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The North Wind is an independent student publication serving the Northern Michigan University community. It is partially funded by the Student Activity Fee. The North Wind digital paper is published daily during the fall and winter semesters except on university holidays and during exam weeks. The North Wind Board of Directors is composed of representatives of the student body, faculty, administration and area media.

NEVER STOP RUNNING — Many people turn to the treadmill once temperatures start to drop. The truth is, with proper protection, you can keep running outside as long as youd like.
Opinion — Outdoor exercise in the chilly seasons
Harry StineDecember 5, 2023

Dogs get set to dash on dry land in the U.P. 200

To prepare for one of the biggest events in Marquette, the U.P. 200, sled dog racers and their pups warm up without the snow in the Dryland Dash.
Photo courtesy of  UP 200.Org
To prepare for one of the biggest events in Marquette, the U.P. 200, sled dog racers and their pups warm up without the snow in the Dryland Dash. Photo courtesy of UP 200.Org

Before the dogs are harnessed to their sleds in Marquette’s U.P. 200 sled dog race in February, there is much preparation to be had. Leading up to one of the biggest events in downtown Marquette requires year-round training. To prepare, drivers
and sled dogs participate in
a sled dog race before the first snowfall of the year in the U.P. 200
Dryland Dash.

The third annual sled dog race takes place at the Negaunee Township Hall at 10 a.m. on Oct. 13 and 14. Race Chairman of the U.P. 200 Dryland Dash Tim Trowbridge said this race
will be a tune up and the
dogs will get faster as the season goes on.

“This is a way of keeping
people’s interest in sled dog racing for more than just one time of the year,” Trowbridge said. “Training, veterinary care and all kinds of things go into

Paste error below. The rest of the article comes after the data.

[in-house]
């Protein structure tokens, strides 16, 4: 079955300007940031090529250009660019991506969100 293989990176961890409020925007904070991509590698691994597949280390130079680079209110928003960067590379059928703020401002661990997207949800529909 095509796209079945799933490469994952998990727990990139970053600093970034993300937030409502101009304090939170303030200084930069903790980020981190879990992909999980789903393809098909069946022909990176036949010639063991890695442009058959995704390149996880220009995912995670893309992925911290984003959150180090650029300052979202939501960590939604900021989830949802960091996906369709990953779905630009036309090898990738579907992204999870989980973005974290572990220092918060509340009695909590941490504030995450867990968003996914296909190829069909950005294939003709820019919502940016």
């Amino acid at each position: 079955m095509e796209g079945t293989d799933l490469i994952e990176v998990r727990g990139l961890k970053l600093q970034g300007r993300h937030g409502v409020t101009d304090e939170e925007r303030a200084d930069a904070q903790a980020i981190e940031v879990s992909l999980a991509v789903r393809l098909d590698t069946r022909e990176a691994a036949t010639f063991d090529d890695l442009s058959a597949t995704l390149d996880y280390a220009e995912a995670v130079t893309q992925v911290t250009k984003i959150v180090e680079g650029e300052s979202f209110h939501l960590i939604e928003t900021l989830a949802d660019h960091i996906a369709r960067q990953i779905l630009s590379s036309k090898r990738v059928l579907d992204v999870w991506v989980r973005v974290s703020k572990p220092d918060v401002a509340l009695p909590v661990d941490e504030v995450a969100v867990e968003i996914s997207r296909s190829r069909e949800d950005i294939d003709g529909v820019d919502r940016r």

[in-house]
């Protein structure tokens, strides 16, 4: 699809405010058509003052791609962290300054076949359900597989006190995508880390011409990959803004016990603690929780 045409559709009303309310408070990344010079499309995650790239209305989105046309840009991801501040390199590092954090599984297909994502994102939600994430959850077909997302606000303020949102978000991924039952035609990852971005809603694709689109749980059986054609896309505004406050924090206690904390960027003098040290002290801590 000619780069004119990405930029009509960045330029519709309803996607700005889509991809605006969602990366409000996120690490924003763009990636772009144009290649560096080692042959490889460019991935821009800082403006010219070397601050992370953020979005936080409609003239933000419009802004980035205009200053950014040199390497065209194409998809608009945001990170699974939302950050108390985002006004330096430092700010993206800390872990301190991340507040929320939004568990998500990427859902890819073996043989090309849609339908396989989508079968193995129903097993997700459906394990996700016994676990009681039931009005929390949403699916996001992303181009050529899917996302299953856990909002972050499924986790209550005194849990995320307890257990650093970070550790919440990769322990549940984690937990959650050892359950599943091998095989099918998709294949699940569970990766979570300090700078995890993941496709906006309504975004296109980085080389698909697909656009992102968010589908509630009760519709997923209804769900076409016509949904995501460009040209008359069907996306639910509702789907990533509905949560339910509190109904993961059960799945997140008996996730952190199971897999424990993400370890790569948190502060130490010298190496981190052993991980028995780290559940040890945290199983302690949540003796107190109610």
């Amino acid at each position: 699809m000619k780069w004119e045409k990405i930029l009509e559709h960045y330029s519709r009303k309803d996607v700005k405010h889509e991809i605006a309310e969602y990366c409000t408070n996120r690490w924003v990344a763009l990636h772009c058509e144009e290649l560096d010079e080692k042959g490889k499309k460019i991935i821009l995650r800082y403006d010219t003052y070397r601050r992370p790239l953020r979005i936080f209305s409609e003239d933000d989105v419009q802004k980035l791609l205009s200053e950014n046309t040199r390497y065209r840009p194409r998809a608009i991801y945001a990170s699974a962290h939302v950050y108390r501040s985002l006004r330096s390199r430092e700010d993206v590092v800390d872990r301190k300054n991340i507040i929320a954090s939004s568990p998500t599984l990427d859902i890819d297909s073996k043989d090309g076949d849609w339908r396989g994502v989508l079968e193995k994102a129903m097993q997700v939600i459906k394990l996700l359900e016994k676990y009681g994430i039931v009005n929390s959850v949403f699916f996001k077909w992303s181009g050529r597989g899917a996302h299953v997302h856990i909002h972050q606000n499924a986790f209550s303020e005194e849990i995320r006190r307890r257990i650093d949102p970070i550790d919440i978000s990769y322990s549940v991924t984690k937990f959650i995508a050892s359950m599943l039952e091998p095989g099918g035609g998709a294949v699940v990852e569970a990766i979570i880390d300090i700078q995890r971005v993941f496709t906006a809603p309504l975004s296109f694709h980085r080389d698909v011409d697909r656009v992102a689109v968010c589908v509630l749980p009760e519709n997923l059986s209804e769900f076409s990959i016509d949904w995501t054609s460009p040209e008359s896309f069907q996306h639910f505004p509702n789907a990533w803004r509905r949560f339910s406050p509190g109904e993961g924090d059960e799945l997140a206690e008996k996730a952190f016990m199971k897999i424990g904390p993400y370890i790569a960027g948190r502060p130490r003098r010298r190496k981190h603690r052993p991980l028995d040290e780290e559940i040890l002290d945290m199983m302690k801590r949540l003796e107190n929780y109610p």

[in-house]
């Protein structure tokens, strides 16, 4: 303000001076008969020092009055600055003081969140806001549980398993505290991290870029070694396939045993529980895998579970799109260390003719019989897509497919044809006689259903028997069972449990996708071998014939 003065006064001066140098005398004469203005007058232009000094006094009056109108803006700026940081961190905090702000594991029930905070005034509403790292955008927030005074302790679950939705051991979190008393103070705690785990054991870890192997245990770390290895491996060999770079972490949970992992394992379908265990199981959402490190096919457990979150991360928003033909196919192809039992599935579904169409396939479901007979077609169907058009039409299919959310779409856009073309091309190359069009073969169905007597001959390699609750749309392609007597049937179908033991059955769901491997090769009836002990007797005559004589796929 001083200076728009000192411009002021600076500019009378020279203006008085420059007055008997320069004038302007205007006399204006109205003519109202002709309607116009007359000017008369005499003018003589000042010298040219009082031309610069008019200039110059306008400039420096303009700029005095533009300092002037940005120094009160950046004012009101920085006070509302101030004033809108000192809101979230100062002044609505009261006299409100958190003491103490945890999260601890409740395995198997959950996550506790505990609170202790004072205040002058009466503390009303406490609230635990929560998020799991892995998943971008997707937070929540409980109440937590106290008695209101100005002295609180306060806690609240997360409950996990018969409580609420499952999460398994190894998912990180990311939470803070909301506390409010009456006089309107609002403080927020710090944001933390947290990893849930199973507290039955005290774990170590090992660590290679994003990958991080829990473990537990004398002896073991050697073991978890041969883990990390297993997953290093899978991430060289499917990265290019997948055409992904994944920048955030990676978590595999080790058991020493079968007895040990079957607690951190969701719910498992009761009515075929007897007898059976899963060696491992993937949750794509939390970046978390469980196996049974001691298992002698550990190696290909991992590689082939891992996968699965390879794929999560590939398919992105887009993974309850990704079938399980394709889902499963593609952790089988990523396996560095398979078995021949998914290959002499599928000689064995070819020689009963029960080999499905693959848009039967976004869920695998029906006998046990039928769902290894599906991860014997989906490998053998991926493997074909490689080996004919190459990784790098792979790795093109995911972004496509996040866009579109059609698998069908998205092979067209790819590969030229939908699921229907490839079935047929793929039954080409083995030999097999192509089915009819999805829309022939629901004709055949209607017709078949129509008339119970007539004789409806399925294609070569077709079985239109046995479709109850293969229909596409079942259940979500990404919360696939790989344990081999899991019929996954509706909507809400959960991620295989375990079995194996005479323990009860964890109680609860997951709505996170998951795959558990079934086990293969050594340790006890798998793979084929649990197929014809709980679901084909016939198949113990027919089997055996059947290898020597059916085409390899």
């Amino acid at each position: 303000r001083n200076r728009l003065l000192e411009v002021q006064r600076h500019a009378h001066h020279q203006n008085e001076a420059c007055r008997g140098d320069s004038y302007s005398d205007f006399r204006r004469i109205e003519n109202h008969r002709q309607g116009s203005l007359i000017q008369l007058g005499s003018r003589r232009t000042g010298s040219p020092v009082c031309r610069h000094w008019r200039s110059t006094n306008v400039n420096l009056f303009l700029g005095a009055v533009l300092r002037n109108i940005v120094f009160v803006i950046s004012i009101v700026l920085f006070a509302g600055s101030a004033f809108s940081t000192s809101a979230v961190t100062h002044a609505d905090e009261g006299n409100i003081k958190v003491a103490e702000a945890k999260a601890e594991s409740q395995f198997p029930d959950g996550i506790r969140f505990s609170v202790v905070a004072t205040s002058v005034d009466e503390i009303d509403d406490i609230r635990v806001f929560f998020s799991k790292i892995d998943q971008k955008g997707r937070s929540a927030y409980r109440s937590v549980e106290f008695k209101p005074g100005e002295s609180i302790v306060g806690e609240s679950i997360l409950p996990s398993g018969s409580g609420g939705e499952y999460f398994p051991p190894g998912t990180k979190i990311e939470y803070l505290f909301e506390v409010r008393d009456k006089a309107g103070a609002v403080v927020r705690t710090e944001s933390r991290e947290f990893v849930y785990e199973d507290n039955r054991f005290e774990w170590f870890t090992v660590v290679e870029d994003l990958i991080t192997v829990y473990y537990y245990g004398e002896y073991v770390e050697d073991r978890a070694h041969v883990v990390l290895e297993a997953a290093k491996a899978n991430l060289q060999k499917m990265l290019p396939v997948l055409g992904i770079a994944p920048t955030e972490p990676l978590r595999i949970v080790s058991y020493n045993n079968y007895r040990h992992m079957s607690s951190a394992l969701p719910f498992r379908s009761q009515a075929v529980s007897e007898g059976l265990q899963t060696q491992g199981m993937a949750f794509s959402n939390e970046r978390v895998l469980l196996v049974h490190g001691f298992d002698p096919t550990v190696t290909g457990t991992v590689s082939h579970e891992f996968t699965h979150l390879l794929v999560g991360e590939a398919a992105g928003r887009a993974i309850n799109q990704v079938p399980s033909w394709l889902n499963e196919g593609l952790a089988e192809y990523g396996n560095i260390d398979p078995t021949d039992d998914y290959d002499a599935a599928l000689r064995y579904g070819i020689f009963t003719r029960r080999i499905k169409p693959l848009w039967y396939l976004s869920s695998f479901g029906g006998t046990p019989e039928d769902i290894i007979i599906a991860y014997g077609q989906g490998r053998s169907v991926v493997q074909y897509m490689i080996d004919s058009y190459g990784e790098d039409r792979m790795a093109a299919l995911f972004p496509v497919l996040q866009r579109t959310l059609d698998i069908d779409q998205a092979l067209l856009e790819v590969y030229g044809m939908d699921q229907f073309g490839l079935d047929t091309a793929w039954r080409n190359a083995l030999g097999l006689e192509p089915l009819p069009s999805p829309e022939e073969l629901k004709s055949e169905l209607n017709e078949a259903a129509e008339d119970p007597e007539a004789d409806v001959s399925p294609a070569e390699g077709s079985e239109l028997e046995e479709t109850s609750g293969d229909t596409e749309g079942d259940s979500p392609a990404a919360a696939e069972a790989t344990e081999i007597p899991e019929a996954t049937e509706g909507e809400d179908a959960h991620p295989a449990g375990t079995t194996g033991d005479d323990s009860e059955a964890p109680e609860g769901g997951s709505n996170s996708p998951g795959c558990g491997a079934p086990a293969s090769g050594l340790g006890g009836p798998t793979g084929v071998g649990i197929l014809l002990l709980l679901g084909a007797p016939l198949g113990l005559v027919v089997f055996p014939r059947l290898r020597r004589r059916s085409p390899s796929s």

keeping dogs.”

The race is co-sponsored by the Upper Peninsula Sled Dog Association and the Wisconsin Trailblazers Sled Dog Club,
and is much shorter compared to the race in February. It consists of two trails, distancing 1 and 2.25 miles. The sled dog teams are smaller compared to the
U.P. 200 and weather conditions are milder. This not only increases the speed of the race but provides viewers a bit more comfort in the warmer October elements.

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There is also an opportunity for dogs and their owners to deepen their bonds together during this event. The dash features classes for the teams and an event known as the “Fun Run” at 2 p.m
on Saturday. Attendees with
little or no experience in sled dog
racing have the opportunity to take their own dog on a one day, one mile, one dog adventure. Dogs and their owners are
connected by a bikejor, an antenna-like leach mounted on a bike.

“For thousands of years, dogs and people have been working together and playing together
in all kinds of areas and
scenarios,” Trowbridge said. “They might be hunting or
service dogs. Just play fetch with them, you might run them in
a sled dog race. The end result of working with them is a
much closer relationship. The phrase ‘the dog being a man’s best friend’ means something. It’s not for nothing.”

Times will be combined over the two days to reward the
winners with a $2,000 prize. The Upper Peninsula Animal Welfare Shelter (UPAWS) will receive
a portion of the entry fees
from the U.P. 200 Dryland Dash and Fun Run.

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